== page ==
In accordance with the Compact, Barona adopted a Tort Claims Ordinance, which provides in relevant part:

“IV.  Limited Waiver of Sovereign Immunity

“A. The sovereign immunity of [Barona] shall continue except to the extent that it is expressly waived by this Ordinance.   Officers of [Barona], including members of the Tribal Council, remain immune from suit for actions arising within the course and scope of their authority and duties.

“B. [Barona] and its enterprises, agencies and officers may be sued solely in Barona Tribal Court.  [Barona] does not waive immunity from suit in any state or federal court.

“C. The sovereign immunity of [Barona] and its enterprises is waived in the following instances:  [¶] Injuries proximately caused by the negligent acts or omissions of [Barona], its enterprises, agencies and officers;  [¶] Injuries proximately caused by the condition of any property of [Barona] at its enterprises and agencies, provided that the Claimant established that the property was in a dangerous condition and [Barona] and/or its personnel had actual knowledge or constructive notice of the dangerous condition and sufficient time prior to the injury to take measures to remedy or protect against the dangerous condition;  [¶] Negligent acts or omissions of Tribal employees or agents within the course and scope of their employment or agency.

“V. Exclusive Remedy

“This Ordinance provides the exclusive procedure, forum and remedy for claims against [Barona], its enterprises, agencies, employees and officers.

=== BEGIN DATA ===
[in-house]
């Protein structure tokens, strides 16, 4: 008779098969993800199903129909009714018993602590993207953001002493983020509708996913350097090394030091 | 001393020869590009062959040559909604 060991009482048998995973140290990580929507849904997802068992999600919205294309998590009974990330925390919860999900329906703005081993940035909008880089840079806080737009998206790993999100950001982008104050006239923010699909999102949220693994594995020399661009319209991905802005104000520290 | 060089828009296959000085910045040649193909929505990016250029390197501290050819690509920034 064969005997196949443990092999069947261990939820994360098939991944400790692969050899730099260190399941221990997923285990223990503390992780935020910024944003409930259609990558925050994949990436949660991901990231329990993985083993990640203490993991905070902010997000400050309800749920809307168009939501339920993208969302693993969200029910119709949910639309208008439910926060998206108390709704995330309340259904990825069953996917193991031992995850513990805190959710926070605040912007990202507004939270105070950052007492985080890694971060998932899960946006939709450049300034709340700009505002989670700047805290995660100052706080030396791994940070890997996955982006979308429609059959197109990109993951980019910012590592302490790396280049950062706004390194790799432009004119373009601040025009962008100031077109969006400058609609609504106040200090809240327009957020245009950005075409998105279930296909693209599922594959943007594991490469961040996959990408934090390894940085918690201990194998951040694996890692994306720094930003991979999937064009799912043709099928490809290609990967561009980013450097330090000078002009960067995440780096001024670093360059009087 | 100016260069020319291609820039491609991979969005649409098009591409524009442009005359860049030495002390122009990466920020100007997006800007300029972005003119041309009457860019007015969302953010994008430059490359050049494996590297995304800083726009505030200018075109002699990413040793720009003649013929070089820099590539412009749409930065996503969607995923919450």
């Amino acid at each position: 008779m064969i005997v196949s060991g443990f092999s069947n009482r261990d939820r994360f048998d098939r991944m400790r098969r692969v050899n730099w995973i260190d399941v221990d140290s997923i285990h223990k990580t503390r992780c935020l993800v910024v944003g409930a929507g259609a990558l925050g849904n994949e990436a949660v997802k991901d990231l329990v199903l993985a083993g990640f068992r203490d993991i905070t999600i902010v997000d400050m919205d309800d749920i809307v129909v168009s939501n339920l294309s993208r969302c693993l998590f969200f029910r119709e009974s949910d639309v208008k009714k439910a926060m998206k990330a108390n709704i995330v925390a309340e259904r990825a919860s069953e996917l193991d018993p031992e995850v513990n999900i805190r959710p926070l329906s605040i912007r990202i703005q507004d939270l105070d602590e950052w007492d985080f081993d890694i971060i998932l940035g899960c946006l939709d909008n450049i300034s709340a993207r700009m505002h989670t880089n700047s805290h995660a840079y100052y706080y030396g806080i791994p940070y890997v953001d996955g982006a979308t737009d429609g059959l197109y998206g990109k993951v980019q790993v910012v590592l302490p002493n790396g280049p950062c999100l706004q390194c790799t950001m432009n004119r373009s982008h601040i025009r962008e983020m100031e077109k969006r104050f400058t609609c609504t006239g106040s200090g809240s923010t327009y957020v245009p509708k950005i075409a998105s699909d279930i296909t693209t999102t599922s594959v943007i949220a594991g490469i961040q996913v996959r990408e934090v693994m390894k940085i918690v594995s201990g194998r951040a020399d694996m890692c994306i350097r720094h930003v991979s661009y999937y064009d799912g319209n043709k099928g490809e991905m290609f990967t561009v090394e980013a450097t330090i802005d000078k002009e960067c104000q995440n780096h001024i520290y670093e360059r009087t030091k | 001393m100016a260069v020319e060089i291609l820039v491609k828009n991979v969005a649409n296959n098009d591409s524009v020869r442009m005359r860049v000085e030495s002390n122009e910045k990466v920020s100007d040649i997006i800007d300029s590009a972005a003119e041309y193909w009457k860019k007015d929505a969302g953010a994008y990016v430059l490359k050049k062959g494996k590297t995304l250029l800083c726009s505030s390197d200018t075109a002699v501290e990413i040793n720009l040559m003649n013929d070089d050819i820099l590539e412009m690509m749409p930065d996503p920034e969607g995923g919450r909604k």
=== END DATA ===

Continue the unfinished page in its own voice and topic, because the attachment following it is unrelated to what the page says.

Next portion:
“.    .    .    .    .

“XII. Appeal

 “If a claim is rejected by the insurer or the parties have reached an impasse as to the dollar value of a claim, appeal may be taken to the Barona Tribal Court․ Until such time as a formal court is established, the Barona Tribal Council shall serve as the Tribal Court.”

In March 2004, Nellie was injured at Barona's casino when someone ran into her and knocked her down.   Believing that the negligent person was a casino employee, the Lawrences, through an attorney, made a claim for damages of $1 million against Tribal First, Barona's insurance carrier.   Tribal First denied the Lawrences' claim in September 2004 and thereafter their attorney withdrew;  the Lawrences represented themselves in the appeal of the denial of their claim to the Barona Tribal Council, which was acting as the tribal court, in April 2005.   The tribal court found that evidence established the negligent party to have been a casino patron rather than an employee and denied the appeal.